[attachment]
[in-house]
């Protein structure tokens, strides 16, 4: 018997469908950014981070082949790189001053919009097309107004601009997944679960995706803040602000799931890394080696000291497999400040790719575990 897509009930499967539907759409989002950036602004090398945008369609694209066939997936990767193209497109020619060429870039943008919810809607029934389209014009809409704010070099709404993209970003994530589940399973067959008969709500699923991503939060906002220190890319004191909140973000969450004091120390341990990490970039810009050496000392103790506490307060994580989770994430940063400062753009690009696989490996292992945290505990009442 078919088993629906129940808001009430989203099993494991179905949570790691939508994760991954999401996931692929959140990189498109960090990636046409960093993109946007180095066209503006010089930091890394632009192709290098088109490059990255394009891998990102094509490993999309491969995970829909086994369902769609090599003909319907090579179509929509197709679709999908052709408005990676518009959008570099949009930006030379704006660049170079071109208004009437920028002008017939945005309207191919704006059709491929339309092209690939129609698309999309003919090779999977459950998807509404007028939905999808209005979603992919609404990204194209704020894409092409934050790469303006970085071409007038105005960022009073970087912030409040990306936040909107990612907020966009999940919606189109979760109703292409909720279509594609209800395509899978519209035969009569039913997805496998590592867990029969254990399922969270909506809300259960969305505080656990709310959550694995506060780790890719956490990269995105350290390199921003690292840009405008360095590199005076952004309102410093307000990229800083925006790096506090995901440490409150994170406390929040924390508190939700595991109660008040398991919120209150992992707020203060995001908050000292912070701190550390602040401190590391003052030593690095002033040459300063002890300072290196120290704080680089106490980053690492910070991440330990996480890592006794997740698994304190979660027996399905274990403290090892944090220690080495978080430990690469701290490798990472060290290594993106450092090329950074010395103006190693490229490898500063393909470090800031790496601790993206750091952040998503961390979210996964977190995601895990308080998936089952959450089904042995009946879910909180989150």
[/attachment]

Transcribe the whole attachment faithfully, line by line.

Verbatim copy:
[in-house]
């Protein structure tokens, strides 16, 4: 018997469908950014981070082949790189001053919009097309107004601009997944679960995706803040602000799931890394080696000291497999400040790719575990 897509009930499967539907759409989002950036602004090398945008369609694209066939997936990767193209497109020619060429870039943008919810809607029934389209014009809409704010070099709404993209970003994530589940399973067959008969709500699923991503939060906002220190890319004191909140973000969450004091120390341990990490970039810009050496000392103790506490307060994580989770994430940063400062753009690009696989490996292992945290505990009442 078919088993629906129940808001009430989203099993494991179905949570790691939508994760991954999401996931692929959140990189498109960090990636046409960093993109946007180095066209503006010089930091890394632009192709290098088109490059990255394009891998990102094509490993999309491969995970829909086994369902769609090599003909319907090579179509929509197709679709999908052709408005990676518009959008570099949009930006030379704006660049170079071109208004009437920028002008017939945005309207191919704006059709491929339309092209690939129609698309999309003919090779999977459950998807509404007028939905999808209005979603992919609404990204194209704020894409092409934050790469303006970085071409007038105005960022009073970087912030409040990306936040909107990612907020966009999940919606189109979760109703292409909720279509594609209800395509899978519209035969009569039913997805496998590592867990029969254990399922969270909506809300259960969305505080656990709310959550694995506060780790890719956490990269995105350290390199921003690292840009405008360095590199005076952004309102410093307000990229800083925006790096506090995901440490409150994170406390929040924390508190939700595991109660008040398991919120209150992992707020203060995001908050000292912070701190550390602040401190590391003052030593690095002033040459300063002890300072290196120290704080680089106490980053690492910070991440330990996480890592006794997740698994304190979660027996399905274990403290090892944090220690080495978080430990690469701290490798990472060290290594993106450092090329950074010395103006190693490229490898500063393909470090800031790496601790993206750091952040998503961390979210996964977190995601895990308080998936089952959450089904042995009946879910909180989150």